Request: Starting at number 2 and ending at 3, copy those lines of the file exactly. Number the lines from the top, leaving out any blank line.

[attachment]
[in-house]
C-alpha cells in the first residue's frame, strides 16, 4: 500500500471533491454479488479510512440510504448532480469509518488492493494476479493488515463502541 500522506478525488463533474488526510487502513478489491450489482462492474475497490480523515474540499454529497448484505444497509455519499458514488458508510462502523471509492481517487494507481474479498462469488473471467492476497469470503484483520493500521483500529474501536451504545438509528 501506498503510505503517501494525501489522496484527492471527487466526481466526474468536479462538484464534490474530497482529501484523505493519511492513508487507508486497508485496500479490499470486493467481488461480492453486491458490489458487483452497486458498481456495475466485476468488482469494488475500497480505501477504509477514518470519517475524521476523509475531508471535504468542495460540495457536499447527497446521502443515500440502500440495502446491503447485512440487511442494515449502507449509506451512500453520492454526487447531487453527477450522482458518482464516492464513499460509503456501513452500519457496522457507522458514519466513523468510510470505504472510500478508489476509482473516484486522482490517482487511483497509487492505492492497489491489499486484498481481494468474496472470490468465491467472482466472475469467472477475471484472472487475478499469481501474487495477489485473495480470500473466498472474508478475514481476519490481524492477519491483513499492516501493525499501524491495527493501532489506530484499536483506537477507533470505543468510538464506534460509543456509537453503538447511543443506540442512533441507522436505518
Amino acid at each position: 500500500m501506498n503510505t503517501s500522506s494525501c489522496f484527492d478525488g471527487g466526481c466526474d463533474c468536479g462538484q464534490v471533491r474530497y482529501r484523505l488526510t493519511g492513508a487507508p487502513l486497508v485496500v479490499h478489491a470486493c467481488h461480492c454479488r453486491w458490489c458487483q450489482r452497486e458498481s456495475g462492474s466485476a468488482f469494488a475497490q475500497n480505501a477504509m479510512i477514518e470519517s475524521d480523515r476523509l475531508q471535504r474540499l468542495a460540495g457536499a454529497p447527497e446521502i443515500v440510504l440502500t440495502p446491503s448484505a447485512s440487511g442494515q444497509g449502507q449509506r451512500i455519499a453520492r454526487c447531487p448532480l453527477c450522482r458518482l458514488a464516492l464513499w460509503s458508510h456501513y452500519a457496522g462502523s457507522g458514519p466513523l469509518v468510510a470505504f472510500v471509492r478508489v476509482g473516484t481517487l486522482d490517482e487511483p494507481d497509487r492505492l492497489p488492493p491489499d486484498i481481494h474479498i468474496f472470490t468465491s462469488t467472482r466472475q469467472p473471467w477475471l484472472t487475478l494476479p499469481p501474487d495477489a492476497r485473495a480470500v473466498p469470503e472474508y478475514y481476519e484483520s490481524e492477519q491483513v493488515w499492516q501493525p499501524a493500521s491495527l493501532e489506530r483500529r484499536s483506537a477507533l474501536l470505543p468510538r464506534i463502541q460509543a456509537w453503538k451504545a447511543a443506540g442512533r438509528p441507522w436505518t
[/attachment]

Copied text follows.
C-alpha cells in the first residue's frame, strides 16, 4: 500500500471533491454479488479510512440510504448532480469509518488492493494476479493488515463502541 500522506478525488463533474488526510487502513478489491450489482462492474475497490480523515474540499454529497448484505444497509455519499458514488458508510462502523471509492481517487494507481474479498462469488473471467492476497469470503484483520493500521483500529474501536451504545438509528 501506498503510505503517501494525501489522496484527492471527487466526481466526474468536479462538484464534490474530497482529501484523505493519511492513508487507508486497508485496500479490499470486493467481488461480492453486491458490489458487483452497486458498481456495475466485476468488482469494488475500497480505501477504509477514518470519517475524521476523509475531508471535504468542495460540495457536499447527497446521502443515500440502500440495502446491503447485512440487511442494515449502507449509506451512500453520492454526487447531487453527477450522482458518482464516492464513499460509503456501513452500519457496522457507522458514519466513523468510510470505504472510500478508489476509482473516484486522482490517482487511483497509487492505492492497489491489499486484498481481494468474496472470490468465491467472482466472475469467472477475471484472472487475478499469481501474487495477489485473495480470500473466498472474508478475514481476519490481524492477519491483513499492516501493525499501524491495527493501532489506530484499536483506537477507533470505543468510538464506534460509543456509537453503538447511543443506540442512533441507522436505518
Amino acid at each position: 500500500m501506498n503510505t503517501s500522506s494525501c489522496f484527492d478525488g471527487g466526481c466526474d463533474c468536479g462538484q464534490v471533491r474530497y482529501r484523505l488526510t493519511g492513508a487507508p487502513l486497508v485496500v479490499h478489491a470486493c467481488h461480492c454479488r453486491w458490489c458487483q450489482r452497486e458498481s456495475g462492474s466485476a468488482f469494488a475497490q475500497n480505501a477504509m479510512i477514518e470519517s475524521d480523515r476523509l475531508q471535504r474540499l468542495a460540495g457536499a454529497p447527497e446521502i443515500v440510504l440502500t440495502p446491503s448484505a447485512s440487511g442494515q444497509g449502507q449509506r451512500i455519499a453520492r454526487c447531487p448532480l453527477c450522482r458518482l458514488a464516492l464513499w460509503s458508510h456501513y452500519a457496522g462502523s457507522g458514519p466513523l469509518v468510510a470505504f472510500v471509492r478508489v476509482g473516484t481517487l486522482d490517482e487511483p494507481d497509487r492505492l492497489p488492493p491489499d486484498i481481494h474479498i468474496f472470490t468465491s462469488t467472482r466472475q469467472p473471467w477475471l484472472t487475478l494476479p499469481p501474487d495477489a492476497r485473495a480470500v473466498p469470503e472474508y478475514y481476519e484483520s490481524e492477519q491483513v493488515w499492516q501493525p499501524a493500521s491495527l493501532e489506530r483500529r484499536s483506537a477507533l474501536l470505543p468510538r464506534i463502541q460509543a456509537w453503538k451504545a447511543a443506540g442512533r438509528p441507522w436505518t